Benefits Of An Innovative Banana Seed Multiplication Method
Banana is an important staple in the tropical Pacific region. Its significance to food security is critical and better methods of seed management, disease control and cultivation need to be used. Over the years, the National Agriculture Research (NARI) has worked on various studies to improve banana varieties and farming practices. These efforts have also contributed towards managing the impacts of climate change and the spread of diseases. One innovative seed management process NARI has developed to help sustain banana production is the banana bit technology.
Banana bits are pieces extracted from the banana corm (the part of the stem that is in the ground) which has new shoot buds or eyes. A banana bit would be no larger than 25 cm2 and may weigh around 250 grams, on average. They are cut and prepared carefully to avoid damage being done to the buds.
The extraction of banana bits has a number of advantages. As a method of seed multiplication, it is especially beneficial as farmers could extract more buds from one corm in just a few minutes instead of a few suckers collected over several days. This ensures a higher multiplication ratio per banana plant compared to using suckers only. Also banana bits are less heavy to transport, over long distances.
There is also the advantage of ensuring accessibility to disease free seedlings. The bits can be treated with bleach water or fire ashes to prevent the carry over of nematodes and other soil-borne pests and diseases. These treatments increase the likelihood of growing healthy plants and producing better yields.
NARI has been promoting varieties of banana that are tolerant to diseases like the Black Sigatoka. This has been possible through its participation in the International Network Improvement of Bananas and Plantains, between 2008 and 2010. Currently, there is ongoing research to respond to banana deaths occurring in Mutzing district, Morobe province. Initial observations indicate the likelihood of this being caused by bacterial parasites (BWAP) that cause bananas to wilt.
The banana bit seed multiplication method could also embraced as a food security measure. It has the potential to ensure excess to a large number of clean planting materials to counter stresses on food resources during disease outbreaks and extreme climatic events. During the 2007 and 2015/16 droughts, dependence on certain species of banana had proven vital to the resilience of many communities across the country.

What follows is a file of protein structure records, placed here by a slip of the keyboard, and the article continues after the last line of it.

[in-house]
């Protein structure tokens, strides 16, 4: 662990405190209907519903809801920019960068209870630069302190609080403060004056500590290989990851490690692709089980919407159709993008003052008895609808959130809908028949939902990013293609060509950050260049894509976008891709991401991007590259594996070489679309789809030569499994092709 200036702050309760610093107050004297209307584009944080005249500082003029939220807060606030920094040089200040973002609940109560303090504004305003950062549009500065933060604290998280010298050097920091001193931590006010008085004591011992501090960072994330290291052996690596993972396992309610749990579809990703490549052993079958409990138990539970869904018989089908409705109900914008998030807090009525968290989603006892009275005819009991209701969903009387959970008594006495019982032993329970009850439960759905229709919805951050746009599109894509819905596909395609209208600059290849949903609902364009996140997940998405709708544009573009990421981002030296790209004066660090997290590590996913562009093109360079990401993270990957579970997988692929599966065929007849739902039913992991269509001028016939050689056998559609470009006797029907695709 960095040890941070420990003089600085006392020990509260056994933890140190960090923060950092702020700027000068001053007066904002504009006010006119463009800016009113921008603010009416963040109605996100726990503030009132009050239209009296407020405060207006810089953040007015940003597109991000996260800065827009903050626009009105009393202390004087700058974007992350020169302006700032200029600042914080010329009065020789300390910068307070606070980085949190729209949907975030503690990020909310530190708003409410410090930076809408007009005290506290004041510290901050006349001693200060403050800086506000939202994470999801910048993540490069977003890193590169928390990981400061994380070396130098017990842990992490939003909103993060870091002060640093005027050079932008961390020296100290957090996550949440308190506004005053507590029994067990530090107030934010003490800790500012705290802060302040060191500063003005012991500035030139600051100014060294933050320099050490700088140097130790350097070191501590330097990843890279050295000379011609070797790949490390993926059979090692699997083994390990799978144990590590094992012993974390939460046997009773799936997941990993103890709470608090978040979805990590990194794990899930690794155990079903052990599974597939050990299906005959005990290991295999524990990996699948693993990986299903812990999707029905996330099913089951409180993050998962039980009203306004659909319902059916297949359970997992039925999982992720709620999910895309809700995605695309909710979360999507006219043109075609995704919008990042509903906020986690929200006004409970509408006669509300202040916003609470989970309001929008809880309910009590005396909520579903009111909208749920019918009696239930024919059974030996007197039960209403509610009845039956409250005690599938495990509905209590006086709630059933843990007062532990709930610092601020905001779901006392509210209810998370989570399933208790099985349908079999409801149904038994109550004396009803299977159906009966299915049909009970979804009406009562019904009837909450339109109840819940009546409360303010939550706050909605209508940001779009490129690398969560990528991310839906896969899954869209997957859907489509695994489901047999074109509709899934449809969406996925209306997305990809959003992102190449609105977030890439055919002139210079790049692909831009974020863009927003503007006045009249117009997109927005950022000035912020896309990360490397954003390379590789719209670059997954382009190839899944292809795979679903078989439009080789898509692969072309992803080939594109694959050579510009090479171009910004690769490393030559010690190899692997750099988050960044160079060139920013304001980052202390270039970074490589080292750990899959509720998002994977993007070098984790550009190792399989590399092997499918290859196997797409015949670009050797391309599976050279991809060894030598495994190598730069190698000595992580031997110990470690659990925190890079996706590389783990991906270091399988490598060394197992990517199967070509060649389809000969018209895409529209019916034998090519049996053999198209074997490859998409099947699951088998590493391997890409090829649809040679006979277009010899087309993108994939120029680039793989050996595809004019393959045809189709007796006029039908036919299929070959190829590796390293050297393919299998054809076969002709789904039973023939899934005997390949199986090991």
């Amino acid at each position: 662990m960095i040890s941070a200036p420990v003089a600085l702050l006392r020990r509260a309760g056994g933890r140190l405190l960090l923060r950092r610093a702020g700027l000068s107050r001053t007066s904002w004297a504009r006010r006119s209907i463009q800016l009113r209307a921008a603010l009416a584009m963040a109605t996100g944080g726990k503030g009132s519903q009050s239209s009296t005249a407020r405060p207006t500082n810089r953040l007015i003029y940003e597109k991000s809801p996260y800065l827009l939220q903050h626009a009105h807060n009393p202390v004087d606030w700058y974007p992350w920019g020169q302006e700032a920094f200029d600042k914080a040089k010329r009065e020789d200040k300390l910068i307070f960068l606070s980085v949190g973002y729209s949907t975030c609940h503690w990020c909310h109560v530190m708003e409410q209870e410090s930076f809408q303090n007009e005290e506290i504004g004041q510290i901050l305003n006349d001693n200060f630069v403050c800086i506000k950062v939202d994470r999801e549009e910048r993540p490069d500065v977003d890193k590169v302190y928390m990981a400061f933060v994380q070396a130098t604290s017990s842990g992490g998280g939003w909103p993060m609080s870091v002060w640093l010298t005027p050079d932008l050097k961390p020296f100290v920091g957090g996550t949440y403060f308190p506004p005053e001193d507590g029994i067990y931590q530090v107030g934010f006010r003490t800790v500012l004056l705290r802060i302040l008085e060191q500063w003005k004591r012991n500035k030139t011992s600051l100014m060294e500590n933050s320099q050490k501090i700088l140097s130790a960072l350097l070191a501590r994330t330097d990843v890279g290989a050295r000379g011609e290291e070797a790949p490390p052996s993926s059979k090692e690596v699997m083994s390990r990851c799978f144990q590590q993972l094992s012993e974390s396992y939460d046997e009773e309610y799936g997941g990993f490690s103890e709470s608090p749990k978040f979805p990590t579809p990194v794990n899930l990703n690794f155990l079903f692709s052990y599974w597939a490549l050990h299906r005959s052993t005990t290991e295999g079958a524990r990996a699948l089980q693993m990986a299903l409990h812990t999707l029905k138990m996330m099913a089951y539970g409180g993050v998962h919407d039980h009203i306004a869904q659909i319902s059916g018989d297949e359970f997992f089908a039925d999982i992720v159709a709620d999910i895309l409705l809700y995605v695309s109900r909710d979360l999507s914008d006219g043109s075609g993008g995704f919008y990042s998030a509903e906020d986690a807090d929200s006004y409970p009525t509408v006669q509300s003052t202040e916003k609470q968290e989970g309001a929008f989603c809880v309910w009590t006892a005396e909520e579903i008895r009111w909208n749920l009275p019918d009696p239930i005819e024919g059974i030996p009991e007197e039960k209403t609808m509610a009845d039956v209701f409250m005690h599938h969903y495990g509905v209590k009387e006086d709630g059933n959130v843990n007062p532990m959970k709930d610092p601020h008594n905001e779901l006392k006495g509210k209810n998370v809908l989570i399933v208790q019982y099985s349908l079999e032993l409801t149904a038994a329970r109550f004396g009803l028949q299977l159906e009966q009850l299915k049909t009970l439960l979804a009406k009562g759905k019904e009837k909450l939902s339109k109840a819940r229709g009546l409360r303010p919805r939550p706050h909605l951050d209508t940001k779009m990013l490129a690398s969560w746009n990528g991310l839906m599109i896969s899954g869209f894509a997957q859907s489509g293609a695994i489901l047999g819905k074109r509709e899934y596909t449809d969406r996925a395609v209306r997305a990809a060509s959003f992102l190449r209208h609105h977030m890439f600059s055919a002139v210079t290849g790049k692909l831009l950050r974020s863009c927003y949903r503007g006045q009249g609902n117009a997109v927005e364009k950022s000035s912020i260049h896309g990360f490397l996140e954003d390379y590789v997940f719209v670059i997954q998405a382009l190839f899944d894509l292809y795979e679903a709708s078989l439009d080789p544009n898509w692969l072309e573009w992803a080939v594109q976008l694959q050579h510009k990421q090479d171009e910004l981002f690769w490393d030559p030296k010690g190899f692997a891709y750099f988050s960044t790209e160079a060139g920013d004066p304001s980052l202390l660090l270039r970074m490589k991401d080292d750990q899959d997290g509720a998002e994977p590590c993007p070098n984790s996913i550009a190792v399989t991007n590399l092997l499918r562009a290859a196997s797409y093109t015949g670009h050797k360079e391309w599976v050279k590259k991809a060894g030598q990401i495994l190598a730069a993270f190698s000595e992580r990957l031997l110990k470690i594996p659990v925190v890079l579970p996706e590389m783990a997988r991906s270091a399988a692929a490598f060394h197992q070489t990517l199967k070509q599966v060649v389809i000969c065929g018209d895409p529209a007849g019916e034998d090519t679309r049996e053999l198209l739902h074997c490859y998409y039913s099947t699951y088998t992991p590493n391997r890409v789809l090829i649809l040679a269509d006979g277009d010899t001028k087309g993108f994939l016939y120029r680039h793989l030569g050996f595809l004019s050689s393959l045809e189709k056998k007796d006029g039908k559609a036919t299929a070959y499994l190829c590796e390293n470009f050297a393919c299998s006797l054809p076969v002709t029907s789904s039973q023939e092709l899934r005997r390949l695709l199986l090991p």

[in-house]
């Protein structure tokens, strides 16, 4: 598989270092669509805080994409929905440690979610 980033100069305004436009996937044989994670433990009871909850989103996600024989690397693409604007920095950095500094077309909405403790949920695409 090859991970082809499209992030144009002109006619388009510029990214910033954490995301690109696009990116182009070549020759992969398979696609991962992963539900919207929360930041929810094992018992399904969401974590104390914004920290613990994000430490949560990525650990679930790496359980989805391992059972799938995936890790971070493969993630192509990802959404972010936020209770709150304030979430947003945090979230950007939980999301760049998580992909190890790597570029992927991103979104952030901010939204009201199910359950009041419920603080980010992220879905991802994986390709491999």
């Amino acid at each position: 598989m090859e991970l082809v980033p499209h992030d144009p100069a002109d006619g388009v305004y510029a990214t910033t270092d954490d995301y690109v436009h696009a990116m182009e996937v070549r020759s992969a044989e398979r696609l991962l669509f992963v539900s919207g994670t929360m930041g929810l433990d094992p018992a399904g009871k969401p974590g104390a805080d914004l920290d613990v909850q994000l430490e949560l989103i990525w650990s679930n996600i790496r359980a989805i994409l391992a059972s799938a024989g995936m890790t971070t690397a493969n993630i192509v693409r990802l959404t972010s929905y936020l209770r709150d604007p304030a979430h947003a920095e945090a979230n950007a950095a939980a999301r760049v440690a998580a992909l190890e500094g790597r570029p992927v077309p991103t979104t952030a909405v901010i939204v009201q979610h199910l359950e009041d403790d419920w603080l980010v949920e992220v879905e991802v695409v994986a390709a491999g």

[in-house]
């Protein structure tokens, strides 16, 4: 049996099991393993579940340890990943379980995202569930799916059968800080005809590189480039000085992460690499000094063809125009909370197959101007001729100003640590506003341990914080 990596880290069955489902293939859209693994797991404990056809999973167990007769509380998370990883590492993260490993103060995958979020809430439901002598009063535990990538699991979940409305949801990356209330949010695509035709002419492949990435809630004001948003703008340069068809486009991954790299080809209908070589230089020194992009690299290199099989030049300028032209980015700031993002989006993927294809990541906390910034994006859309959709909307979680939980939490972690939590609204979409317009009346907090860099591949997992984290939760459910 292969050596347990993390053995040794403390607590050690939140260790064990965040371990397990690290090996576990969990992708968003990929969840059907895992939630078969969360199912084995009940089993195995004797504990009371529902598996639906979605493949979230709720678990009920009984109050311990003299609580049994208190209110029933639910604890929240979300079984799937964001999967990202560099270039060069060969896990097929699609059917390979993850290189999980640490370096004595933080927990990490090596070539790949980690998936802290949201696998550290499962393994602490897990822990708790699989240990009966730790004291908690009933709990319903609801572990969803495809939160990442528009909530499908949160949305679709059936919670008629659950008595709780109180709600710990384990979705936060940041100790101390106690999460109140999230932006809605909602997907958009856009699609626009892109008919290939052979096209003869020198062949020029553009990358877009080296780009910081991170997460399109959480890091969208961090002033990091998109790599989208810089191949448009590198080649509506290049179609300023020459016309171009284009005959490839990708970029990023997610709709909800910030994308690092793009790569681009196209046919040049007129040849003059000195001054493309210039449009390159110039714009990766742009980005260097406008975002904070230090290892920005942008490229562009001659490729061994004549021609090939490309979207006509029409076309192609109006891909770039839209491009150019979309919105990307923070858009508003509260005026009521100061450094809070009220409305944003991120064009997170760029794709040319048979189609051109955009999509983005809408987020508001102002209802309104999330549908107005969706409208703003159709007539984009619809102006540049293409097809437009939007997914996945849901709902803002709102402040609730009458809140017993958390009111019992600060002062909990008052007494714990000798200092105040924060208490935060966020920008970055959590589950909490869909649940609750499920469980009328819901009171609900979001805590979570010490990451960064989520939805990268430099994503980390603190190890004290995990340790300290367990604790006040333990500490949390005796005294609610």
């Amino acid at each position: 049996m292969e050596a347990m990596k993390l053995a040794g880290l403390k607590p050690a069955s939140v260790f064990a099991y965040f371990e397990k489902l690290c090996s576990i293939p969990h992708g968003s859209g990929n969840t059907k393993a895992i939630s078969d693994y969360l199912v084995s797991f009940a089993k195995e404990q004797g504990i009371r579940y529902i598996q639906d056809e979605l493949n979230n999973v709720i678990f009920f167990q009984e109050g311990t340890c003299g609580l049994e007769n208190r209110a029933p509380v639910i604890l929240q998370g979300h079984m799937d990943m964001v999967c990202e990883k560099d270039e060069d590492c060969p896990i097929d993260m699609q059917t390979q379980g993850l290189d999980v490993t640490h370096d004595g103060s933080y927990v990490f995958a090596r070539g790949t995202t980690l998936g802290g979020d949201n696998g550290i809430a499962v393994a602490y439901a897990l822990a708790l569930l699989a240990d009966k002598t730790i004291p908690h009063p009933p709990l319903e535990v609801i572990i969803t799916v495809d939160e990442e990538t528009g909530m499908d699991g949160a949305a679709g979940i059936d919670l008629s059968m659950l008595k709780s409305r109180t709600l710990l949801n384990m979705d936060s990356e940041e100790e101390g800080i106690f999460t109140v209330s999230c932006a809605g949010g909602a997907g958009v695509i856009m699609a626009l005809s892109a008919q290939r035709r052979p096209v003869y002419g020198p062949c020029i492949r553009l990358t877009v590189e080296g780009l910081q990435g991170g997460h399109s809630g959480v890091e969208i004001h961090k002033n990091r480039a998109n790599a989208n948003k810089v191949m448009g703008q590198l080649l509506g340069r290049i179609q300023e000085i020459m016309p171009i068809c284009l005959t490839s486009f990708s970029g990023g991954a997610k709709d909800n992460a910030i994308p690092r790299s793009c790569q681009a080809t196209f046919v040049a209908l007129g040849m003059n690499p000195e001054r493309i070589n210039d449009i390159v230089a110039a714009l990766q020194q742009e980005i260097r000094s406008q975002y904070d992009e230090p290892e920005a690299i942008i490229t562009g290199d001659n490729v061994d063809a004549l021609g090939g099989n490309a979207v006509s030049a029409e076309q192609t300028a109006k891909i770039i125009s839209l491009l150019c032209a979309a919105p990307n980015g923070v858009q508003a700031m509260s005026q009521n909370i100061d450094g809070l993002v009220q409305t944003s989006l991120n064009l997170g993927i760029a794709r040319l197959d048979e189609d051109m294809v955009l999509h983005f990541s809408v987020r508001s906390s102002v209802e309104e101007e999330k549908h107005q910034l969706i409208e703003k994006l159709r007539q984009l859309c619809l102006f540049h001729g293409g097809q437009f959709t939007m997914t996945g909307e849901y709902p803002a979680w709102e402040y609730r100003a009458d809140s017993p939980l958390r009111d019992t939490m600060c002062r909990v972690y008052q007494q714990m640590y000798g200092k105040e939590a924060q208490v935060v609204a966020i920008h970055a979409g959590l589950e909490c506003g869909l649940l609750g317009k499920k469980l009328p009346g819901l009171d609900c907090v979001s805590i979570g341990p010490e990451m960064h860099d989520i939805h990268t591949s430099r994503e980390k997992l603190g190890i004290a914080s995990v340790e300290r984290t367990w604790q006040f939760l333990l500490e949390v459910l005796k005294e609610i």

Making banana bit seedlings starts with the selection of a grown plant which is close to flowering or has recently beared first fruits. Harvested mother banana plants are not suitable as they may not provide sufficient banana bits. After cutting the tree and uprooting the corm, it should be gently cleaned to expose the emerging buds or eyes. The shoot buds should then be selected and cut into a uniform shape. Care should be applied when peeling the outer layer of the skin at least two centimetres from the bud to the remove unwanted buds. The bud should be at the centre of the bit.
After making banana bits from the corm, they should be cleaned of any possible disease or contamination. There are two main ways of doing that. The first approach is to prepare a 10 ml of bleach solution. Banana bits are dipped into this solution to be sterilized. The second measure is to rub the banana bits with wood ashes. The treated bits should be stored in a cool place to avoid loss of moisture and damage from exposure to direct sunlight and heat. They are then ready to be planted within a week.
NARI makes every effort to promote this simple technology to the smallholder farmers during its field day exhibitions, annual innovation shows and provincial agricultural shows. This would certainly be the case again this year. A NARI pamphlet titled ‘Banana Bit Information (Toktok Bilong Banana Bit)’ could be accessed by interested stakeholders at all NARI Centres, around the country.